"This totally isn't an issue, map the right ALT key to windows. Seriously, guys, get with the program."

Virtual PC leverages Right ALT heavily. Bad choice.

Brad Wilson (dotnetguy.techieswithcats.com)
Sunday, April 04, 2004

Fortunately I dont have to use my Dell Latitude keyboard often, since I use it in desktop mode for the most part.
For this I have an ancient, HP keyboard from the days when they had real bounce and a nice clackety-clack sound.

The last time I was forced to use a keyboard with that windows button, I folded some cardboard and stuck it under the key so that I couldn't hit it accidentally.

Recently I had another brainstorm and used the same trick: After decades of typing at computer keyboards I still can't hit Home without getting Insert half the time. And the Overwrite thing in Word just kills me.
So I stuck cardboard under insert! Yay.
I was inspired to do this in fact by a recent update of the Eclipse IDE which has the oh-so-wonderful why-didnt-they-think-of-that feature of "Disable overwrite mode when editing Java source files", so you don't need the carboard with Eclipse.

Buy the thinkpad.

rhubarb
Monday, April 05, 2004

"An aside: can anybody fathom why we still have CAPS LOCK keys?  Have you ever met anybody that intentionally used it?"

As a programmer, I use the Caps Lock key whenever I need to type a LONG_CONST_NAME. Before we get rid of this key, how about we first lose the Scroll Lock and Pause/Break keys? I've been using PC's since the late 80's, and I've *never* to my knowledge encountered a program in which the Scroll Lock key had any effect (other than perhaps to show/hide the Scroll Lock indicator in the status bar of Windows programs). And it's been over a decade since I've used Pause/Break.

Karl
Monday, April 05, 2004

"It's been over a decade since I've used Pause/Break."

Never use the command prompt, eh? Ctrl+Break stops execution of a console application. Similarly, Ctrl+Break stops a build-in-progress in Visual Studio .NET.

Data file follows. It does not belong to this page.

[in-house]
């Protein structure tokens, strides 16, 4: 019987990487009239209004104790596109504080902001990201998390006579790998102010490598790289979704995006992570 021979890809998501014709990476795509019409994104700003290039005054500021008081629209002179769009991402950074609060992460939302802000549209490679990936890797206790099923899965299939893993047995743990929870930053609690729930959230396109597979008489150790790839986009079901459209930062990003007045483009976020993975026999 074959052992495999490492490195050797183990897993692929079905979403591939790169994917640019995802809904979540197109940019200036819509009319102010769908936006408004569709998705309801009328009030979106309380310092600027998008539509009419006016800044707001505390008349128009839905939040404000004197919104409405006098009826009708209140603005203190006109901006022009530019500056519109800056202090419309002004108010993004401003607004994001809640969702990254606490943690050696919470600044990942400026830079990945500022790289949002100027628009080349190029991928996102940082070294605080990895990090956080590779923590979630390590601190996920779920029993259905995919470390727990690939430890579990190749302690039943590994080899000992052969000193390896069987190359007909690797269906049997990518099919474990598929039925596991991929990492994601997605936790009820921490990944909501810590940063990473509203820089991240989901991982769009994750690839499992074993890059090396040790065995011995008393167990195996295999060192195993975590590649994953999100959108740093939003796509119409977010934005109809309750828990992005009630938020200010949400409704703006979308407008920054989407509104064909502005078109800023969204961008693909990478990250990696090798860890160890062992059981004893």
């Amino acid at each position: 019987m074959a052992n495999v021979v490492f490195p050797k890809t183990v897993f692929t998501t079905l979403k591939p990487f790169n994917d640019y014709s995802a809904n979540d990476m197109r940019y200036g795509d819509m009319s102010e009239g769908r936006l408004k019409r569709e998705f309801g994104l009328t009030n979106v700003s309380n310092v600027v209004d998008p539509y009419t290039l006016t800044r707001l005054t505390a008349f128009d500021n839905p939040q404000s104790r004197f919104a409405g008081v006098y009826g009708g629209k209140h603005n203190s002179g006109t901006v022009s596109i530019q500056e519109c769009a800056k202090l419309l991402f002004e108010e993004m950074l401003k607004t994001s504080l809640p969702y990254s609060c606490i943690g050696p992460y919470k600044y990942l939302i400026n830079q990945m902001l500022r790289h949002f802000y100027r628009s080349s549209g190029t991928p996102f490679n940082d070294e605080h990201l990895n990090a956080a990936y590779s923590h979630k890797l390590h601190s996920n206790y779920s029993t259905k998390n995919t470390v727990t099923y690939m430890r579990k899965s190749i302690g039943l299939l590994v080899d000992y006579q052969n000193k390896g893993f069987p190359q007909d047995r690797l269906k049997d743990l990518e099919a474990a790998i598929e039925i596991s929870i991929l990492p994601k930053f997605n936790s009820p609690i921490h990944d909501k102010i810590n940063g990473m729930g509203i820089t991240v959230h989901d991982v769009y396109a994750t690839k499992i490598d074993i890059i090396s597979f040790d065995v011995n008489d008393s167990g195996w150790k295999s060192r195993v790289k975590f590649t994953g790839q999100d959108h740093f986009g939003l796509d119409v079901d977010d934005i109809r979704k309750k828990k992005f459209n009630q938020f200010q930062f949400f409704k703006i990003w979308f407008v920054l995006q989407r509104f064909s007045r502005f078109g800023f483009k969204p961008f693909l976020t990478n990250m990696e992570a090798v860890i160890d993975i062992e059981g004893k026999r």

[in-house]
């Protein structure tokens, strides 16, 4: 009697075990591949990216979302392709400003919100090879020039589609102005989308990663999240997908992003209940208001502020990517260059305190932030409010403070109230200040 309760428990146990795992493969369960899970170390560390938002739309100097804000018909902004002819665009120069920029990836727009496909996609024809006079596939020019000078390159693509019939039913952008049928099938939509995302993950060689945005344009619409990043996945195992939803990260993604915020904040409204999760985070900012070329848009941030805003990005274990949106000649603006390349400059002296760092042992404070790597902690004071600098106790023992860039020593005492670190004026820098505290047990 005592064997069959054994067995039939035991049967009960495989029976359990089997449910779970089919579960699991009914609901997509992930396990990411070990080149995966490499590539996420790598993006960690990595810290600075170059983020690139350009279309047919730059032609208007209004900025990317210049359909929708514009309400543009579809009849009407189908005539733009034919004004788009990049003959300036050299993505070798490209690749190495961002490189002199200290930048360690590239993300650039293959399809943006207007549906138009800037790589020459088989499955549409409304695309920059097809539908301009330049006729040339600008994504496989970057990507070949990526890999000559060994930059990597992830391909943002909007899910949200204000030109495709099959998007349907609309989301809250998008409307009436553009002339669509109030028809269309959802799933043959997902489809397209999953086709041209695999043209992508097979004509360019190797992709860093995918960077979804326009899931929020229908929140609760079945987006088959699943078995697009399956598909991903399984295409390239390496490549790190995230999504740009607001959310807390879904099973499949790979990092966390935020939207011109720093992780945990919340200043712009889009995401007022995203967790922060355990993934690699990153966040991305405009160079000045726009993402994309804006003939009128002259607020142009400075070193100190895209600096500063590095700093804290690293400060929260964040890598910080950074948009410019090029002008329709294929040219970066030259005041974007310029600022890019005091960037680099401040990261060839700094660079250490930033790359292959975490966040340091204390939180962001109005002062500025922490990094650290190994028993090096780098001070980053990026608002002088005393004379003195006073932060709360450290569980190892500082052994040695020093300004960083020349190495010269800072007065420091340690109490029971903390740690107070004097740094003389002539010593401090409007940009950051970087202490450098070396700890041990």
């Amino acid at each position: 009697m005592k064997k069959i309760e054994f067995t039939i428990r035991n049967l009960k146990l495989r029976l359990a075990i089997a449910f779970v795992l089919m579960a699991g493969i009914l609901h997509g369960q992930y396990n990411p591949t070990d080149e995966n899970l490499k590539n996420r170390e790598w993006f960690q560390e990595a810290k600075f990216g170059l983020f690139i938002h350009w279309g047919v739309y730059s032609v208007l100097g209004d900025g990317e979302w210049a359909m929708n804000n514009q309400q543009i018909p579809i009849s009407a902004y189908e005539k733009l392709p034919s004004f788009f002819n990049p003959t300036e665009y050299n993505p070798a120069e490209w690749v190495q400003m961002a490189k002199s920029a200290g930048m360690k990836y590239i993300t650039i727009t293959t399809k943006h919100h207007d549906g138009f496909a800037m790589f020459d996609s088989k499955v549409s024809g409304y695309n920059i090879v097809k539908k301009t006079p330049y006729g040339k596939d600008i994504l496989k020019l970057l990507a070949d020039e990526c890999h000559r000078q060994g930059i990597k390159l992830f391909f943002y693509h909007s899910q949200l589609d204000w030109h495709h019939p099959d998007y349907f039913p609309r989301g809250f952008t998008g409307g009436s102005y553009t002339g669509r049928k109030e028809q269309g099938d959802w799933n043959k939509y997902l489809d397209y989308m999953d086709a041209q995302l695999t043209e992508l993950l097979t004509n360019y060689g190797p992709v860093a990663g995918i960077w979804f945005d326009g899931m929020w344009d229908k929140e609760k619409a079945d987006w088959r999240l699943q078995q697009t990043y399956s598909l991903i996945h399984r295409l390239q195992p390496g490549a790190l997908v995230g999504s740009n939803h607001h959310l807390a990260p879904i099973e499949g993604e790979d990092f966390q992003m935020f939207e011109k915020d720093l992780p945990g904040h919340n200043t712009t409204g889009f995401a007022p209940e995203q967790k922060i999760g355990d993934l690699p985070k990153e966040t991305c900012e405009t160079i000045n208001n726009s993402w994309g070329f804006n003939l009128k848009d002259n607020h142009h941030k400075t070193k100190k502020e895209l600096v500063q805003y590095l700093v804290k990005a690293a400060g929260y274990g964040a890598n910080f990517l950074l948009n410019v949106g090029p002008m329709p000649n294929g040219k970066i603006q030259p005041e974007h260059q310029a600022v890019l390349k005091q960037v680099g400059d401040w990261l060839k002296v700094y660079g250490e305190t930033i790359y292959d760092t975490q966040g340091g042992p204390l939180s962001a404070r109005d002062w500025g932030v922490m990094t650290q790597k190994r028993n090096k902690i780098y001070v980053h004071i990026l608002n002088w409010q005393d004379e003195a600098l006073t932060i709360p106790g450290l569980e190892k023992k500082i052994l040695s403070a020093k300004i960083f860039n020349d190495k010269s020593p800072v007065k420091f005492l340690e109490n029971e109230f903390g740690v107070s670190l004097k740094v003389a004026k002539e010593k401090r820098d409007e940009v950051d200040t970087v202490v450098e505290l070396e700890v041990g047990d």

Brad Wilson (dotnetguy.techieswithcats.com)
Monday, April 05, 2004

it's been mentioned before, but ScrollLock is an excellent wake-up key (since it can't do anything harmful). 

Also, hitting it when the system seems frozen can differentiate between "busy" (the LED will toggle, so the system is just thinking hard), or "crashed" (LED won't toggle). 

eaw
Monday, April 05, 2004

I use the caps lock key when I have to type in all capitals (duh!)

Happens sufficiently often for me to be glad I've got the key.

People who just type letters would not be happy to have to use a combination of functions.

Stephen Jones
Monday, April 05, 2004

Excel uses Scroll Lock so that using the arrow keys scrolls rather than moves from cell to cell. Uhhh... yeah.

dmooney
Monday, April 05, 2004

"After decades of typing at computer keyboards I still can't hit Home without getting Insert half the time."

me too!  Oh so annoying.  Happens often enough when I use a proper keyboard, but all the time when I use my tiddly laptop's keyboard.

What we need now is a discussion about which keyboard layout is best for _writing_ _code_..?

i like i
Monday, April 05, 2004

"Speaking of IBM Laptop Junkie, how do you get to Explorer easily?"

Ctrl-Esc, R, C:\, Enter

Andrew Lighten
Monday, April 05, 2004

>>>
Ctrl-Esc, R, C:\, Enter
>>>

And that's faster then Win+E?

I had mentioned that one too, already.  I messed up though...I had the instructions as:

Ctrl-Esc, R, cmd, Enter, explorer, Enter

when they should be just:

Ctrl-Esc, R, explorer, Enter

Ctrl-Esc, R, C:\, Enter - I don't like as much because you don't get the treeview window on the left.

It's pretty amazing, how people are still trying to rationalize not having a Win Key.  Of course, things can be done without it ... but it isn't as easy!  When, I'm behind a computer every single day ... I want things that I do often to be easy, easier, and easiest.

William Campbell
Tuesday, April 06, 2004

Can you remap the Fn key on a Thinkpad? That seems like the best solution - move Fn to Scroll Lock, and Win key to Fn.

One reason to keep the Scroll Lock key is that some KVM switches use it as a hotkey. The OmniView KVM's that we have at work let you switch by hitting Scroll Lock twice, and then the number of the computer you want to access - that's much faster than pressing the "next PC" button on the KVM a bunch of times to get to the one you want.

Josh Yeager
Thursday, April 22, 2004